Natasha Rudra August 21, 2012
A sex offender who was jailed for failing to update his details with police will be freed in September after partly succeeding in an appeal.
Steven Adam Weston, 52, was convicted in NSW for inciting a child to commit an act of indecency in 2006 and was required to register as a sex offender when he moved to Canberra two years later.
He was also required to report any changes in his personal details but twice failed to tell police when he changed addresses last year - a crime under child sex offenders' legislation.
In the ACT Magistrates Court in November, Weston was sentenced to a year's jail but appealed to the Supreme Court.
His legal team argued the sentence was manifestly excessive, the sentencing magistrate had failed to allow a discount for the plea of guilty and there was no consideration of other sentencing options.
The court heard Weston had sought to enrol in the territory's adult sex offender program but was deemed unsuitable and had previously threatened Corrective Services staff.
Weston explained his failure to report to police by saying he had been working seven days a week at the time of the offence and had a string of bad luck with housing.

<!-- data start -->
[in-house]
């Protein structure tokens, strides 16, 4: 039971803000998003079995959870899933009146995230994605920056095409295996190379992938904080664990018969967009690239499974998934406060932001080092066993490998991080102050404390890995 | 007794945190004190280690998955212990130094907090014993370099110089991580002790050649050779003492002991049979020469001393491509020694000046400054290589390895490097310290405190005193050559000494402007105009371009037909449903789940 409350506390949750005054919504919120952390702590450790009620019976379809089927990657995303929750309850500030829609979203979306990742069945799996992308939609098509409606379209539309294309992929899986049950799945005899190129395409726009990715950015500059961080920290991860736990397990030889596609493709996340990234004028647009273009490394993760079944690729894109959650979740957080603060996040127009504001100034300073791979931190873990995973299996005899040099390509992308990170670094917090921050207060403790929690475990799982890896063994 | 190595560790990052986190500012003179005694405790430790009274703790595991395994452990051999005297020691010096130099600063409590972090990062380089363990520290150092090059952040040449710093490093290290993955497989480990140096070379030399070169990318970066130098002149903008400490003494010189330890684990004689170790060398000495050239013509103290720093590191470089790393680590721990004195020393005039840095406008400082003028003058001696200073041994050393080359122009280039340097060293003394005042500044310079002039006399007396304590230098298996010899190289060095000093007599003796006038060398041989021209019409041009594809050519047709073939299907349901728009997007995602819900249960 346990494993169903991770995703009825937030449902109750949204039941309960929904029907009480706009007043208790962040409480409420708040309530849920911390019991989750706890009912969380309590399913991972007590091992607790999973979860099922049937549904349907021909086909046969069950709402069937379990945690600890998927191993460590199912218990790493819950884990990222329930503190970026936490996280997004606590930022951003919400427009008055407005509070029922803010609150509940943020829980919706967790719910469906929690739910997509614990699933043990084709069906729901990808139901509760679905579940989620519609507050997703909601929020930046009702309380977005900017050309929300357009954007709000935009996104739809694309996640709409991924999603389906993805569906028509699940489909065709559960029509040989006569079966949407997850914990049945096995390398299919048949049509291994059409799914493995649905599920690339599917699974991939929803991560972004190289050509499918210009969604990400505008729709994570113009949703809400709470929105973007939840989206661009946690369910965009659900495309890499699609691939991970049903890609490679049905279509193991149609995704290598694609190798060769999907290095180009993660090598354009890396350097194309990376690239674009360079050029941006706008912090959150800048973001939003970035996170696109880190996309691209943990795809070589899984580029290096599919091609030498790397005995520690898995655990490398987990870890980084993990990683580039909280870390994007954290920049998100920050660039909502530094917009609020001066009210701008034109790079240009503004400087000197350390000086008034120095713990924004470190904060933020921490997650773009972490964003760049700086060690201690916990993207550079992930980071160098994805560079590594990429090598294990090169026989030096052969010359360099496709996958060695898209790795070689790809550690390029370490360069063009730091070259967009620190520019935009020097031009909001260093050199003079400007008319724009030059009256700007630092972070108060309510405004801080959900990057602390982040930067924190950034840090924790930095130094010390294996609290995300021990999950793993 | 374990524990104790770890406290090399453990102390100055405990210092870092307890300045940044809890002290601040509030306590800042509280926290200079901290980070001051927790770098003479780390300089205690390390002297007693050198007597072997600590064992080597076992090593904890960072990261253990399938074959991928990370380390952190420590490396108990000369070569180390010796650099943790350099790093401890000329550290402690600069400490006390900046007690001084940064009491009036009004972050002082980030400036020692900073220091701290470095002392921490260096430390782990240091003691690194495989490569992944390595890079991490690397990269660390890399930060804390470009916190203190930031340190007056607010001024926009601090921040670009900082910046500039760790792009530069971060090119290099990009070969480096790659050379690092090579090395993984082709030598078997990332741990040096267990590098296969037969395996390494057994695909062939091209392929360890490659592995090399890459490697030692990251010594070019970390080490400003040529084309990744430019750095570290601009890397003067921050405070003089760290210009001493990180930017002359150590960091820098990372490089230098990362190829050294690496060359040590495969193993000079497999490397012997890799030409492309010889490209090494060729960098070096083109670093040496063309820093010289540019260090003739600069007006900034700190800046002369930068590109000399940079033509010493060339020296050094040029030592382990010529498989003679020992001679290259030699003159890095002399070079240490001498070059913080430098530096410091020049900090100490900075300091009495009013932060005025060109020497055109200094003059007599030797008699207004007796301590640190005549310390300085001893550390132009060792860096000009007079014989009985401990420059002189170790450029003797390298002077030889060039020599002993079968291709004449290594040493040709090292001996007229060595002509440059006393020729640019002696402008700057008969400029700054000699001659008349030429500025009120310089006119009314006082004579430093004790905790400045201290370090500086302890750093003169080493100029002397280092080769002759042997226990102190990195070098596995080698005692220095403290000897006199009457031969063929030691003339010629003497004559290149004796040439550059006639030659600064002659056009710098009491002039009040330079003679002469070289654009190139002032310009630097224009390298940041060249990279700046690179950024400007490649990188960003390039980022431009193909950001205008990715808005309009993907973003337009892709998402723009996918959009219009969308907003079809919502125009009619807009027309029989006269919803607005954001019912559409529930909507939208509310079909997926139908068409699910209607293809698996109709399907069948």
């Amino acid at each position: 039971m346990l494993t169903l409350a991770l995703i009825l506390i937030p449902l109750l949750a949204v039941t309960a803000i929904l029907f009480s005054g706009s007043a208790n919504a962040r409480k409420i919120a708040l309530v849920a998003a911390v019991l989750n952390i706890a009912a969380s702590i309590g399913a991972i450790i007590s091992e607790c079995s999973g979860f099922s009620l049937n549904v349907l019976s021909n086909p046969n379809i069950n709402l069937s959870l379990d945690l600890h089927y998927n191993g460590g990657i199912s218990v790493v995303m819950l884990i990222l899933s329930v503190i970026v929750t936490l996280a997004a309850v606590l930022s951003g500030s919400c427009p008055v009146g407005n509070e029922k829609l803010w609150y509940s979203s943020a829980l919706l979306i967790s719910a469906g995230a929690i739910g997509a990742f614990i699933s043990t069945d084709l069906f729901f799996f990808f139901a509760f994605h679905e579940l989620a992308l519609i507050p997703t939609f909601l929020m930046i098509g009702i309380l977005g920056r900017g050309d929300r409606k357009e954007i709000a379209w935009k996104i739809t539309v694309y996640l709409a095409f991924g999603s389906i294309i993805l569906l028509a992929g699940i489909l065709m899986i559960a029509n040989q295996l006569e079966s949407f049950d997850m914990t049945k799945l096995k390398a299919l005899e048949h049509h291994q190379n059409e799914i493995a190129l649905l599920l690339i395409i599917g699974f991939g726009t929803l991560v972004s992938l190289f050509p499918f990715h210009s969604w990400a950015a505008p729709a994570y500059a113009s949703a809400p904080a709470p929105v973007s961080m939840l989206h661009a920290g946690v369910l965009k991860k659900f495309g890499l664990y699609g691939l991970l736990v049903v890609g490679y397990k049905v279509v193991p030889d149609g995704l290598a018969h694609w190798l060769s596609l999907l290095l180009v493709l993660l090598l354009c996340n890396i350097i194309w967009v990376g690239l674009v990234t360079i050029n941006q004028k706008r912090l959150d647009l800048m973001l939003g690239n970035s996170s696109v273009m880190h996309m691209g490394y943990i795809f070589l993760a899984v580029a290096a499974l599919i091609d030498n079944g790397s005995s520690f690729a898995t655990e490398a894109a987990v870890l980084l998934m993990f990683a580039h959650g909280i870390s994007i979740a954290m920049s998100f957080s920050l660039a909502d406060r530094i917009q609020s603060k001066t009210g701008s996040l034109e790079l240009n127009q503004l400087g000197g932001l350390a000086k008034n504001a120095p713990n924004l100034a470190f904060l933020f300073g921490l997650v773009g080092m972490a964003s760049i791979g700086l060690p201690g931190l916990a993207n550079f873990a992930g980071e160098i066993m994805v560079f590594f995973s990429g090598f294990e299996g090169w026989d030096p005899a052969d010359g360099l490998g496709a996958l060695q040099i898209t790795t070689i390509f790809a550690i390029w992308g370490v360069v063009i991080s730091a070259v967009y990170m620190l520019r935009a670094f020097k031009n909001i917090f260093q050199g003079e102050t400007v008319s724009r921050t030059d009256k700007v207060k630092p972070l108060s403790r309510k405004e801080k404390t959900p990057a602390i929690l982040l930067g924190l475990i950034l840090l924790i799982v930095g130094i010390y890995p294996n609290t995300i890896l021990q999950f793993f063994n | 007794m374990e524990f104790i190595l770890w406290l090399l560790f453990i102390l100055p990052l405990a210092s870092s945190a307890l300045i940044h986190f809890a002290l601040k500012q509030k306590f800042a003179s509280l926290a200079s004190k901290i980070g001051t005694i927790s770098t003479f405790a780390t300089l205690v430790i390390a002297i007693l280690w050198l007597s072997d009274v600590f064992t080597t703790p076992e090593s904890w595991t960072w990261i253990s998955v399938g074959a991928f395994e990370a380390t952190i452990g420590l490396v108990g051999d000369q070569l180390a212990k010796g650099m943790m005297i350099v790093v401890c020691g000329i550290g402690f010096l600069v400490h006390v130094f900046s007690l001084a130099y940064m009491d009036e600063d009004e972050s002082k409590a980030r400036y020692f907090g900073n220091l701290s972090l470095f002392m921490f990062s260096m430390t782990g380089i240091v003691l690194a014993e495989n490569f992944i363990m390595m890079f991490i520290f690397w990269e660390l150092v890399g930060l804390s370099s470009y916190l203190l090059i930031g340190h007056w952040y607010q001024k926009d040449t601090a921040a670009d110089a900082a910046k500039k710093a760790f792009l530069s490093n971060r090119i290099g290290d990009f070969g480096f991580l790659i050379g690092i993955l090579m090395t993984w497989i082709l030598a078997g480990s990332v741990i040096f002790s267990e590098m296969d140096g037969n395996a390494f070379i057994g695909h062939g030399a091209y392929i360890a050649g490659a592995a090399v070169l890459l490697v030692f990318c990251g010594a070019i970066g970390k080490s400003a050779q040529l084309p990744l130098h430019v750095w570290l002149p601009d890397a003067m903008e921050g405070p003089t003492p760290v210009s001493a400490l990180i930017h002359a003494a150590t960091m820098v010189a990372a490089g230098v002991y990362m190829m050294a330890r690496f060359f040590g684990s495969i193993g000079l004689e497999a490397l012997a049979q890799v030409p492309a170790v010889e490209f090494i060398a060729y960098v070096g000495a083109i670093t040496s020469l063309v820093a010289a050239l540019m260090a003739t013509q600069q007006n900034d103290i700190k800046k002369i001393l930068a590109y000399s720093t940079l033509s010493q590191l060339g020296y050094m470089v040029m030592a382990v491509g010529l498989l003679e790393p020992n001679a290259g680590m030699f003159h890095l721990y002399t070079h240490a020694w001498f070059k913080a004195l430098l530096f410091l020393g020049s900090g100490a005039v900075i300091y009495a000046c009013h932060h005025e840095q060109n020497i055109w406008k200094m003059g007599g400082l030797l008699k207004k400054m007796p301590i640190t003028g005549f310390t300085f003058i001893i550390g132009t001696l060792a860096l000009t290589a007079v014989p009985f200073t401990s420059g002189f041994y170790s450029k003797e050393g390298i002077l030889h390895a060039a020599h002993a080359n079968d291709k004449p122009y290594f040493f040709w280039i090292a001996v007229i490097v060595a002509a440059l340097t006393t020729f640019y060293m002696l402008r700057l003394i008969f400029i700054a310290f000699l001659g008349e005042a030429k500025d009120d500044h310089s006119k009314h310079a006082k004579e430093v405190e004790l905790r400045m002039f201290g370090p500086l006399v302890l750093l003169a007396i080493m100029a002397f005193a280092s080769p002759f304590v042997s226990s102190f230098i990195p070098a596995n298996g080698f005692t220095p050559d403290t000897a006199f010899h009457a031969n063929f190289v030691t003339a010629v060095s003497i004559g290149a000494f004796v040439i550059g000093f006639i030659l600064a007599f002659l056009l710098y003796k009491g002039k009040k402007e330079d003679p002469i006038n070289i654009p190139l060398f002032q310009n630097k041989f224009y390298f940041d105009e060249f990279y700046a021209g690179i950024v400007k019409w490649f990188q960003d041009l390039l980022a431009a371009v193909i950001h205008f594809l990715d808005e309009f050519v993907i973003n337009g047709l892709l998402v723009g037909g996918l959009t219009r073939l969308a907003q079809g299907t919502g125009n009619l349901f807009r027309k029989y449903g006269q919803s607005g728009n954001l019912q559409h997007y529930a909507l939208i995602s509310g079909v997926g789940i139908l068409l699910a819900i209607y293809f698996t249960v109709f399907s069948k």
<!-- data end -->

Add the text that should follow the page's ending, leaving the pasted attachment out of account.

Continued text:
He was evicted from his home at Latham in July last year because his room was messy and moved to another house, which was sold shortly afterwards, subsequently forcing Weston to live for a month in his car at Kambah.
Police found him in late July. In a judgment handed down yesterday, Acting Chief Justice Richard Refshauge said Weston's failure to report changes of address was ''blatant disobedience'' of the law but noted the man's living arrangements had been disrupted through no fault of his own.
The judge said he could not find Weston deliberately failed to report but said he was a serial offender when it came to reporting and had been aggressive and uncooperative with authorities.
He said the original sentence was not manifestly excessive but should be structured differently to take into account the plea of guilty.
Acting Chief Justice Refshauge found the appeal should be partly upheld.
He confirmed the original 12-month prison sentence but ordered it to be suspended from September 10 with a good-behaviour order for a year.
The judge also found that the sentencing magistrate had erred in placing a suppression order on Weston's name and on the fact that he was a registered sex offender.
Acting Chief Justice Refshauge said there was no statutory power in the current case which required the court to depart from the principles of open justice.
He declined to order the suppression of Weston's name or to order that the matter be heard in closed court.
''I accept that this means details on the register may become public as, indeed, will the fact that Mr Weston is a registrable offender,'' he wrote.
''That is a natural consequence of his prosecution.''